Meteorite Identification


Over the last 35 years, we have examined hundreds of samples that people thought were meteorites. Only two of these were identified as such! In the Midwest a lot of unusual rocks occur as glacial debris brought down to the United States from Canada or were either slag or crude iron smelted in "backyard" furnaces during early pioneer colonization. In California, strange rocks turned up from discarded ship ballast, mine dumps, or rock dumps (tossed by people who had accumulated too many tourist rocks from other states). Here in Arizona, many rocks found in desert areas are dark and shiny on the outside and may have surface depressions. They look like meteorites, quack like meteorites, but aren't necessarily meteorites. These usually turn out to be products of desert weathering where the rock surface is stained dark by iron and manganese oxides brought from within the rock by water, bacterial action, and polishing/etching by wind-borne dust. This characteristic is called desert varnish or desert patina. Just think of the patina on your old wooden furniture.

When you find a rock or metal object that you think might be a meteorite, there are several simple tests that can be made before more difficult analyses are requested from "busy professionals."

  1. If the sample is stony material, is it heavier than the average rock? Most stony meteorites weigh more than equivalent-size terrestrial rocks because they may contain 5 to 50 % nickel-iron (Ni-Fe) metal.
  2. Is it magnetic? With few exceptions, nearly all meteorites are at least weakly magnetic, either from the presence of Ni-Fe metal, magnetite, or both. An iron meteorite will be strongly magnetic, enough so to make your compass go weird.
  3. If the sample is possibly an iron meteorite, is the surface pitted? As meteorites travel through the atmosphere at incredibly high velocities, heat generated by friction with the atmosphere causes the surface to melt and ablate. Iron meteorites are susceptible to irregular melting and deep depressions are formed that resemble "thumbprints," also called regmaglypts.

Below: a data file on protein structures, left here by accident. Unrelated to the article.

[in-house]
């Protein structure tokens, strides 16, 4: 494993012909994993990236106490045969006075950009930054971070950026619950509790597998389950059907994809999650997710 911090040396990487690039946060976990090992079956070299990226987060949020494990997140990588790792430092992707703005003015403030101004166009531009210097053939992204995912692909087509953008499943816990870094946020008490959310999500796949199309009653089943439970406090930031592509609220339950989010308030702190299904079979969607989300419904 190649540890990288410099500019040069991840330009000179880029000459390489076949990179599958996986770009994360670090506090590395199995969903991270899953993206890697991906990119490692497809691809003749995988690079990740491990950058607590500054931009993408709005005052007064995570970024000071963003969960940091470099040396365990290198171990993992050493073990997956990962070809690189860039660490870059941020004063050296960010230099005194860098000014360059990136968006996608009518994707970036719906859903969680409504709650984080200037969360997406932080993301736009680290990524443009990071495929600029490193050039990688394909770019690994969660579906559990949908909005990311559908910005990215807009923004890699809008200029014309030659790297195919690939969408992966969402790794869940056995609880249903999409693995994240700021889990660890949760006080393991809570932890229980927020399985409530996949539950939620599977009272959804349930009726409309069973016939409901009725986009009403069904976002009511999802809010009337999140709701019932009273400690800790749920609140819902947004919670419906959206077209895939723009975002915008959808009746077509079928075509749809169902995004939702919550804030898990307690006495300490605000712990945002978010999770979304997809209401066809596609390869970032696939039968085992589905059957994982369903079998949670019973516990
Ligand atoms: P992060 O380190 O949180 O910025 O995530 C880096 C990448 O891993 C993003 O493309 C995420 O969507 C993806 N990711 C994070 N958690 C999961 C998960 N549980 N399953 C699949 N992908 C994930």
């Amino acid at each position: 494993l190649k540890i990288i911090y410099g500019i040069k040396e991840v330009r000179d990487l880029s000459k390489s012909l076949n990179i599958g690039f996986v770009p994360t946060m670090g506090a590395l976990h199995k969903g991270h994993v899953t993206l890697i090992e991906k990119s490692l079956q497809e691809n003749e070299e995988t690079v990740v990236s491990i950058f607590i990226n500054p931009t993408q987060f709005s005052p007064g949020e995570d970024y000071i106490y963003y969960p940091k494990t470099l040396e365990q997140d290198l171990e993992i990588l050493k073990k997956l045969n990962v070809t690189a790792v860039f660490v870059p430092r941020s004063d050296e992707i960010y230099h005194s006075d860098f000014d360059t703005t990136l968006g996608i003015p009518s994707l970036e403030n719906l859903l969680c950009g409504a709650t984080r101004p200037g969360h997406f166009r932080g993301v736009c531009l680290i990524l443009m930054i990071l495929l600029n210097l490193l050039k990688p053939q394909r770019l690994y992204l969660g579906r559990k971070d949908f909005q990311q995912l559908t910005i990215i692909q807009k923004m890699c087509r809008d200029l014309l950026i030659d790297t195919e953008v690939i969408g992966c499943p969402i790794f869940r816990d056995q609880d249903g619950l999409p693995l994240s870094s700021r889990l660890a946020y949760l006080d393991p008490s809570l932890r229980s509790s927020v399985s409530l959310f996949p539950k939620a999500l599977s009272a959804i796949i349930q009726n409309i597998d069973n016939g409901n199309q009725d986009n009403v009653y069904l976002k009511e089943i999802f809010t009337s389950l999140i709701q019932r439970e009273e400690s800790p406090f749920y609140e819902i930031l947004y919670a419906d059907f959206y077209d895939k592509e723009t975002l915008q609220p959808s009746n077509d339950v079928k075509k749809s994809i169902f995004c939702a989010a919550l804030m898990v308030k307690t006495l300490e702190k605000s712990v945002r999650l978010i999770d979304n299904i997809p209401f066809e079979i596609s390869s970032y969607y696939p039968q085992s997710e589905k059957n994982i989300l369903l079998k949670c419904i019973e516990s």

4. Is a black, melt-like surface present? Stony meteorites melt more evenly on atmospheric ablation and the melt surface forms a fusion or melt crust. In addition, objects in space tumble and as they enter the atmosphere and begin to melt, their rotational velocity slows down and the nearly static leading edge may develop a featureless surface with the molten material streaming to the rear. Given sufficient flight time, the meteor develops an aerodynamically shaped cone, and is called an oriented meteorite. Fusion crust is very thin and commonly shows flow or ripple marks from aerodynamic pressures. In contrast, some melt surfaces lack pronounced flow features and may show a shiny, dull or sugary texture with several elongated melt droplets and polygonal to irregularly-shaped shrinkage cracks. After a period of time on the Earth's surface, weathering from water and wind may reduce the fresh quality to a dull, oxidized crust or even erode away the entire crust. Meteorites from deserts typically show an eroded and polished surface from wind. Examples of these fusion crust characteristics together with a "false crust" example are shown below. Images are enlarged 10 to 15 times.

Murchison meteorite ablation crust that shows thick globs of melt flow.

Allende fusion crust that shows a static development of fusion crust (even textured). Dull gray fusion crust is typical of carbonaceous chondrite.

Ripple development in the Camel Donga achondrite fusion crust with shrinkage cracks accentuated by oxidized desert soil. Shiny, black glass is typical of achondrites.

Fine-grained fusion crust on Holbrook ordinary chondrite meteorite.

Wind-eroded and polished fusion crust surface of the Lunar meteorite NWA 032. Portions of the underlying minerals are visible through the eroded crust.

A false fusion crust that is actually desert varnish. Buff to white material on the surface and in holes is caliche, a calcareous compound commonly formed in the surface/near surface of desert soils.

If you think that you have found a meteorite and it passes these tests, please contact your nearest university geology department, NASA Center, natural history museum, etc. for confirmation.

A good place to start learning about meteorites on the web is: http://epsc.wustl.edu/admin/resources/meteorites/more_information.htm. This site includes some photographs of things that are not meteorites in its MeteorWrong photo galley at: http://epsc.wustl.edu/admin/resources/meteorites/meteorwrongs/meteorwrongs.htm.

Other sites that discuss meteorite identification that may be useful include: